The Medical Republic hares an article on “Hacking into a Bio-Community Revolution with examples of the work being done in Australia.
With curiosity and creativity at the forefront, the hope is that “following interesting tangents will lead to innovations that couldn’t happen in a traditional university laboratory”, Meow explains.
Biohacking is the latest iteration of the so-called maker movement, which is one of the more encouraging extensions of the digital age.
The maker movement emphasises learning-through-doing (constructivism) in a social environment. It encourages informal, networked, peer-led, and shared learning motivated by fun and self-fulfilment. It encourages novel applications of technologies, and the exploration of intersections between traditionally separate domains and ways of working including metal-working, calligraphy, film making, and computer programming.
Community interaction and knowledge sharing are often mediated through networked technologies, with websites and social media tools forming the basis of knowledge repositories and a central channel for information sharing and exchange of ideas, and focused through social meetings in shared spaces such as hackspaces.
Maker culture has attracted the interest of educators concerned about students’ disengagement from STEM subjects (science, technology, engineering and mathematics) in formal educational settings. Maker culture is seen as having the potential to contribute to a more participatory approach and create new pathways into topics that will make them more alive and relevant to learners.
Some believe the maker movement is a reaction to the devaluing of physical exploration and the growing sense of disconnection with the physical world in modern cities. Other scholars including Raymond Malewitz and Charles Jencks have examined the utopian vision of maker culture, which they link to myths of rugged individualism, the possibility of a counter-culture and libertarianism. Many products produced by the maker communities have a focus on health (food), sustainable development, environmentalism, local culture and can from that point of view also be seen as an anti-response on disposables, globalised mass production, the power of chain stores, multinationals and consumerism.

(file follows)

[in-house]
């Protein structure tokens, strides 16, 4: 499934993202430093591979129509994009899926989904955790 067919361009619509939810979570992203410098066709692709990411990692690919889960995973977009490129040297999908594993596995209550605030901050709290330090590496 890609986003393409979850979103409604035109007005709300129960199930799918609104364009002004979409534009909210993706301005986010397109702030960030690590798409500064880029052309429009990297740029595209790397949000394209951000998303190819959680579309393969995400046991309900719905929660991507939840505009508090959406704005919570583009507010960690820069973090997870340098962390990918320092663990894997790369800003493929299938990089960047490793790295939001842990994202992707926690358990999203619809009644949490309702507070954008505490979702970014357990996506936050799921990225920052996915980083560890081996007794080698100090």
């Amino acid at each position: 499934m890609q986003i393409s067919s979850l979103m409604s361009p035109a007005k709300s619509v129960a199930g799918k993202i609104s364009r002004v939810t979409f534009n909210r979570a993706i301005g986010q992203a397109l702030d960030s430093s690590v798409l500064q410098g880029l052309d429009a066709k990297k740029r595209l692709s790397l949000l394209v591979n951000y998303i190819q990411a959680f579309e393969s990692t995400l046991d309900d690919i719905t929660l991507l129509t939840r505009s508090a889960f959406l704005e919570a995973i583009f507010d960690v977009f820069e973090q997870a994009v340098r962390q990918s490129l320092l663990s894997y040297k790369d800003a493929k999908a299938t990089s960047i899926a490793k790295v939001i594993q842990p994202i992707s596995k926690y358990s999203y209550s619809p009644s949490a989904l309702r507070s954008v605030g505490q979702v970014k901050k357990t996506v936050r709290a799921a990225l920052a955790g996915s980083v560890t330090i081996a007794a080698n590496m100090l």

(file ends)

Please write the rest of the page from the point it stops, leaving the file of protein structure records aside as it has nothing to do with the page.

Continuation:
And a mention of UWA-based artist;
A recent conference in Perth highlighted one example of this, with an artist named Guy Ben-Ari who had created a musical instrument out of his own skin. The artist had flown to labs across the country and the world to obtain the tools to create the project, in which he took his own skin cells, turned them into stem cells, then turned them into neurons. He then laid those down on an electrical frame, and converted it into a musical synthesiser. As neurons do, they are growing in response to musical stimulus, and are developing independently as time goes on.
I remember helping to grow artificial skin cells as well as cluttering an ear on a scaffold during my research days.
Read the full article here